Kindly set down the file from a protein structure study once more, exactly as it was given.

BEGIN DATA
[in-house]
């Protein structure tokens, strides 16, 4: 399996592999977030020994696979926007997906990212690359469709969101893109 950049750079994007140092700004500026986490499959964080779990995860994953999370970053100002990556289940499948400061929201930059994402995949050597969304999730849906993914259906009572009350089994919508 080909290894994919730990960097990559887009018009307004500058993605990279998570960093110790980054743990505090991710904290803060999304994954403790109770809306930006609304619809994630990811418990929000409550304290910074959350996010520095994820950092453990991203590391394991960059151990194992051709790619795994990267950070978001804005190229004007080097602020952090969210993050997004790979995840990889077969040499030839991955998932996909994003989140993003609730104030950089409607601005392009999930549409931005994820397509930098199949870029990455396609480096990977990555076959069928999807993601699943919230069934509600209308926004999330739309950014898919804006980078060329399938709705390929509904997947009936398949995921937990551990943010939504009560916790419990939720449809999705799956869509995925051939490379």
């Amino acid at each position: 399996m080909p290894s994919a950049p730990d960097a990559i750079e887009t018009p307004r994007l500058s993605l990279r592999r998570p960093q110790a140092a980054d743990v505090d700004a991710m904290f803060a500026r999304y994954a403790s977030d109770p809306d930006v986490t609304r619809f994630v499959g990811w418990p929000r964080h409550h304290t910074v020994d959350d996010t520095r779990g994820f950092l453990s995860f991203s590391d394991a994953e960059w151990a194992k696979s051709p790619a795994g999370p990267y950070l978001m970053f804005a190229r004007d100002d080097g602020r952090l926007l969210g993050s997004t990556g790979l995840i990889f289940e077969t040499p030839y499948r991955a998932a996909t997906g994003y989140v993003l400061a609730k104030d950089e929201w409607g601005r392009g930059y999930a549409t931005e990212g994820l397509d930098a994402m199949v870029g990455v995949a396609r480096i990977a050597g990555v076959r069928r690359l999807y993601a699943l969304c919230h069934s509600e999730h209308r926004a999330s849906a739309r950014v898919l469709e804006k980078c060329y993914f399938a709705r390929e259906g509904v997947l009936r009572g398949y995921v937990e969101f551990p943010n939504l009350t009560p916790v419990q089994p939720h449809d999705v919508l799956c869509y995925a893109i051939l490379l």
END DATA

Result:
[in-house]
């Protein structure tokens, strides 16, 4: 399996592999977030020994696979926007997906990212690359469709969101893109 950049750079994007140092700004500026986490499959964080779990995860994953999370970053100002990556289940499948400061929201930059994402995949050597969304999730849906993914259906009572009350089994919508 080909290894994919730990960097990559887009018009307004500058993605990279998570960093110790980054743990505090991710904290803060999304994954403790109770809306930006609304619809994630990811418990929000409550304290910074959350996010520095994820950092453990991203590391394991960059151990194992051709790619795994990267950070978001804005190229004007080097602020952090969210993050997004790979995840990889077969040499030839991955998932996909994003989140993003609730104030950089409607601005392009999930549409931005994820397509930098199949870029990455396609480096990977990555076959069928999807993601699943919230069934509600209308926004999330739309950014898919804006980078060329399938709705390929509904997947009936398949995921937990551990943010939504009560916790419990939720449809999705799956869509995925051939490379």
């Amino acid at each position: 399996m080909p290894s994919a950049p730990d960097a990559i750079e887009t018009p307004r994007l500058s993605l990279r592999r998570p960093q110790a140092a980054d743990v505090d700004a991710m904290f803060a500026r999304y994954a403790s977030d109770p809306d930006v986490t609304r619809f994630v499959g990811w418990p929000r964080h409550h304290t910074v020994d959350d996010t520095r779990g994820f950092l453990s995860f991203s590391d394991a994953e960059w151990a194992k696979s051709p790619a795994g999370p990267y950070l978001m970053f804005a190229r004007d100002d080097g602020r952090l926007l969210g993050s997004t990556g790979l995840i990889f289940e077969t040499p030839y499948r991955a998932a996909t997906g994003y989140v993003l400061a609730k104030d950089e929201w409607g601005r392009g930059y999930a549409t931005e990212g994820l397509d930098a994402m199949v870029g990455v995949a396609r480096i990977a050597g990555v076959r069928r690359l999807y993601a699943l969304c919230h069934s509600e999730h209308r926004a999330s849906a739309r950014v898919l469709e804006k980078c060329y993914f399938a709705r390929e259906g509904v997947l009936r009572g398949y995921v937990e969101f551990p943010n939504l009350t009560p916790v419990q089994p939720h449809d999705v919508l799956c869509y995925a893109i051939l490379l």